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How Brisbane’s Family Law Has Changed Over the Decades? (Discover the Changes)

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Family law issues have undergone significant changes over the decades in Brisbane. In early colonial Australia, family law operated very differently from the present day. The article traces the evolution of divorce laws. It began with the stringent “at-fault” principle, requiring proof of misconduct like adultery. Then, there was the more liberal Matrimonial Clauses Act of 1857, which eased the process.

We look at the history of the family lawyer in Brisbane and the establishment of their governing body. We explore property settlements and child custody laws and how marriage influenced them. It’s also important to consider the progress of same-sex rights in Australia’s family law.

Key takeaways

  1. Colonial Australia had difficulty keeping track of marriages.

  2. Australia initially used fault-based divorce.

  3. Eventually, civil courts were permitted to grant divorces.

  4. The Queensland Law Society was founded in 1873.

  5. Divorce in Australia remained fault-based until well into the 20th century.

  6. The Family Law Act changed the law to no-fault divorce.

  7. Early property settlements protected the father’s assets for their heirs.

  8. Modern property settlements protect the interests of both parties.

  9. Child custody historically distinguished between legitimate and illegitimate children.

  10. The Family Law Act included a presumption of shared responsibility.

  11. Same-sex relationships were decriminalised in Queensland in 1991.

  12. Same-sex marriage was legalised in 2017.

Family Law in the 1800s

Marriage & Divorce in Colonial Australia

In the early years of Australia, the formalities surrounding marriage and divorce differed from today. Many first settlers lived together without formal marriage. Convicts, separated from their spouses, often entered new relationships or marriages. Divorce was a rarity and heavily skewed towards protecting a man’s assets for his heirs.

Divorce in Brisbane during this time operated under the “at-fault” principle. The Court required parties to prove issues like adultery had occurred before granting a divorce. This reflected the religious moralism underpinning family law.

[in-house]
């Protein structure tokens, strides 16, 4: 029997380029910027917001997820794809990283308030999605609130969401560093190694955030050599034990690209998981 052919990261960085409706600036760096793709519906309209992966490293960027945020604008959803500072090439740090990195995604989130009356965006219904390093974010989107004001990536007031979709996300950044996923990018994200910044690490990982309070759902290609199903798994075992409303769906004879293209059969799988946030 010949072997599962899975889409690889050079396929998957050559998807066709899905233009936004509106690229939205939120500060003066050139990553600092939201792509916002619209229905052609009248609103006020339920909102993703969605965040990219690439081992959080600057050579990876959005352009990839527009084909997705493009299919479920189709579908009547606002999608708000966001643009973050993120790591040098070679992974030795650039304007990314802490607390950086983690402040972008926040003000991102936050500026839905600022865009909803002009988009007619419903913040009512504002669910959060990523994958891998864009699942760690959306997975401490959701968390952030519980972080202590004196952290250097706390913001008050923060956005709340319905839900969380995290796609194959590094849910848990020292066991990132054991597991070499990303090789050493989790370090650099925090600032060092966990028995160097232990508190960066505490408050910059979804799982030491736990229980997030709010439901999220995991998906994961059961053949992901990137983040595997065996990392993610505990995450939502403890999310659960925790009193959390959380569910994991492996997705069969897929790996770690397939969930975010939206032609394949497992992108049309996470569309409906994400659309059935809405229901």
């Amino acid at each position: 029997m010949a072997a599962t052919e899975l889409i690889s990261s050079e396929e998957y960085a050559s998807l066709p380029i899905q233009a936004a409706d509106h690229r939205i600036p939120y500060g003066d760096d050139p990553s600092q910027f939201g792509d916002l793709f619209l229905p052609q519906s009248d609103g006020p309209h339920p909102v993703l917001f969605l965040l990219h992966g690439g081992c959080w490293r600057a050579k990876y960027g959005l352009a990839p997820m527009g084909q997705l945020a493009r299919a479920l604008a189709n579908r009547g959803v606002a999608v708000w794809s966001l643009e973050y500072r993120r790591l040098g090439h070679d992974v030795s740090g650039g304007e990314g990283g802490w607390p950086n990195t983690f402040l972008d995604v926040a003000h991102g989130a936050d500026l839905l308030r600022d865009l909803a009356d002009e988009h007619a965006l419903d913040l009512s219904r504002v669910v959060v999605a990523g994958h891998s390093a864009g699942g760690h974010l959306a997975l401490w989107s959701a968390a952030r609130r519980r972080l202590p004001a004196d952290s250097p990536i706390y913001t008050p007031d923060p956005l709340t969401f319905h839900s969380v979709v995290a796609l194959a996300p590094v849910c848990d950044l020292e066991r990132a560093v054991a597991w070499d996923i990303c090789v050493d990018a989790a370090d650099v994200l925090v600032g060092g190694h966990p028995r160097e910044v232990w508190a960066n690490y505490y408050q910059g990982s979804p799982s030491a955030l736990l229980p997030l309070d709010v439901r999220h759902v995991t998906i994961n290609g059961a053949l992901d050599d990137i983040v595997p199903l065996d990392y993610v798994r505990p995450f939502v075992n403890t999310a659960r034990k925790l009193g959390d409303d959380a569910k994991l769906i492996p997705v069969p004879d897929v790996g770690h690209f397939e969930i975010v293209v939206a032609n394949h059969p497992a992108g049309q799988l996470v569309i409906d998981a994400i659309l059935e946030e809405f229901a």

It wasn’t until 1857 that England and Australia introduced the Matrimonial Clauses Act. This allowed for more accessible divorce proceedings, albeit still with significant gender biases. Under this legislation, civil courts in Brisbane were permitted to grant divorces.

Brisbane family lawyers

A vital aspect of the history of Brisbane family law solicitors can be traced back to 1873. The Queensland Law Society was formed at a meeting of 15 solicitors at the Brisbane Supreme Court. This association was the governing body for Queensland lawyers with three initial objectives:

  • Suppressing dishonourable conduct by law firms to protect the public;

  • Advising the legislature on law reforms;

  • Facilitating civil settlements about professional differences to preserve the public image of Queensland lawyers.

family law court

Brisbane Family Law and the Family Law Act

Brisbane family law underwent significant changes in the 20th Century. All family law matters were revisited and formalised.

Divorce

Divorce in Brisbane was a state issue for much of the 20th Century and maintained its “at-fault” status for most of the 1900s. In 1959, Attorney-General Sir Garfield Barwick introduced the Federal Matrimonial Clauses Bill. This provided 14 reasons Brisbane residents could get a divorce, including adultery, cruelty, and habitual drunkenness.

There was growing dissatisfaction with the fault-based system. Australia’s population was growing and diversifying. There was also a rise in de facto relationships. Many associations began to call for reform. Brisbane family lawyers pushed for marriage to be seen as a contractual arrangement. They felt both parties should be able to dissolve the marriage freely.